No, it is not. The idea of the unction (the sevenfold anointing with consecrated oil) being performed over a seriously ill person on the eve of his possible death, has been formed over time. However, it does not correspond to the original meaning and the evangelical origin of the sacrament, established by the Lord Jesus Christ Himself and originally performed on sick people for their healing. According to the Gospel of Mark, the apostles sent by Christ to preach the gospel “went out and proclaimed that all should repent. They cast out many demons, and anointed with oil many who were sick and cured them.” (Mk 6:12-13). St James the Apostle gives specific instructions on what to do in case of illness, “Is any sick among you? Let him send for the presbyters of the Church, and let them pray over him, anointing him with oil in the name of the Lord. The prayer offered in faith will save the sick person and the Lord will raise him from his bed; and he will be forgiven any sins he has committed” (James 5:14—15). The term unction is derived from the Latin unctio, meaning “to anoint”.
The rite of the sacrament of unction has developed gradually since the early centuries, when it represented a blessing of oil with special prayer readings for its subsequent use to anoint the sick. At first, people invited priests to their homes to perform the sacrament. After the 6th century, the service became more complicated and began to be performed in churches. It was supplemented with more prayers, as well as readings from the apostolic letters and the Gospel. Finally, by the 15th century, the liturgical rite of unction took its present form.
The view of the unction being associated with the approaching death appears to be of Western origin. The Catholic Church referred to the anointing of the sick as Extrema Unctio, (the last anointing) until the Second Vatican Council (1962-1965), because it occupied the last place in the list of other anointings (baptism, ordination, etc). It is also true that starting from the Middle Ages, the Western Church performed the unction mainly over the dying. The conclusive transformation of the unction into a sacrament for the dying took place in the Catholic Church by the XIII century, as evidenced by the name sacramentum exeuntium (the sacrament of the dying), spread at that time. In the 17th-18th centuries, the name “last anointing” in relation to the unction penetrated from the Western tradition into the Russian Church. Apparently, a corresponding distorted idea of the sacrament was formed at that time. In the 19th century, at the insistence of St Philaret (Drozdov), this name was taken out of official church use as inconsistent with the spirit of the sacrament. However, the popular idea of unction as a “ritual for the dying” has been preserved among the people.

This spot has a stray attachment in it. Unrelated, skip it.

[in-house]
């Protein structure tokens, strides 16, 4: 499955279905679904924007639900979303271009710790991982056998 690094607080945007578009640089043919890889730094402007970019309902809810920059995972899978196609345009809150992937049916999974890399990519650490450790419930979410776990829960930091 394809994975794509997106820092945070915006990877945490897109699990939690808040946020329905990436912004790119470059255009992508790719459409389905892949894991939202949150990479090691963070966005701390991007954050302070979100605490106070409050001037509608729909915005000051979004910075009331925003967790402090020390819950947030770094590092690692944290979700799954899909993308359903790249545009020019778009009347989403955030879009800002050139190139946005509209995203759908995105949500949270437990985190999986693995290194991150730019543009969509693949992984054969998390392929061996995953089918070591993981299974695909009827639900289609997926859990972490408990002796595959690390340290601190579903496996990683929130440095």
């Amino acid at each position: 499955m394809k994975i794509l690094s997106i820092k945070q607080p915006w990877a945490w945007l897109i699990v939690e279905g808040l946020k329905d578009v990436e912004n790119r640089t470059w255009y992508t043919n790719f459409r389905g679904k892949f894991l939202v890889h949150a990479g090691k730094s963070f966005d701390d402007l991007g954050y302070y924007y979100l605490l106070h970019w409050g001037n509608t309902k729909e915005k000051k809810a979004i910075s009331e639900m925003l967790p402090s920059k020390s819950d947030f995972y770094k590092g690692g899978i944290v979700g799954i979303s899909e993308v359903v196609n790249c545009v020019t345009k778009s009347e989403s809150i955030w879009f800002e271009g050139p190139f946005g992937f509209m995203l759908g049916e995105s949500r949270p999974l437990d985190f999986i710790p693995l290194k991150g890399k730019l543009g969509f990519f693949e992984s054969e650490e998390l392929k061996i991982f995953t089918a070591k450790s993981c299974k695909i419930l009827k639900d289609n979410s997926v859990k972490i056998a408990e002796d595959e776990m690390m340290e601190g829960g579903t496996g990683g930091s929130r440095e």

Today, in the Russian Orthodox Church, there is a tradition to celebrate unction during Great Lent over all who wish to participate. This practice is related to the repentant nature of the sacrament, performed with faith in the forgiveness of sins, including those that a person does not notice or has simply forgotten about. The condition for forgiveness is our sincere repentance. The sacrament of unction is also a prayer for the healing from illnesses. When anointing the body of a sick person with oil, a priest invokes the grace of God, which heals spiritual and bodily infirmities. Healings do happen, and there are many testimonies, but we should remember that the unction is not a medical procedure that automatically gives a 100% guarantee of recovery. Healing in the sacrament of unction is not the guaranteed result of some outward actions. It is a gift of God in response to a person’s sincere appeal to him.
Translated by The Catalogue of Good Deeds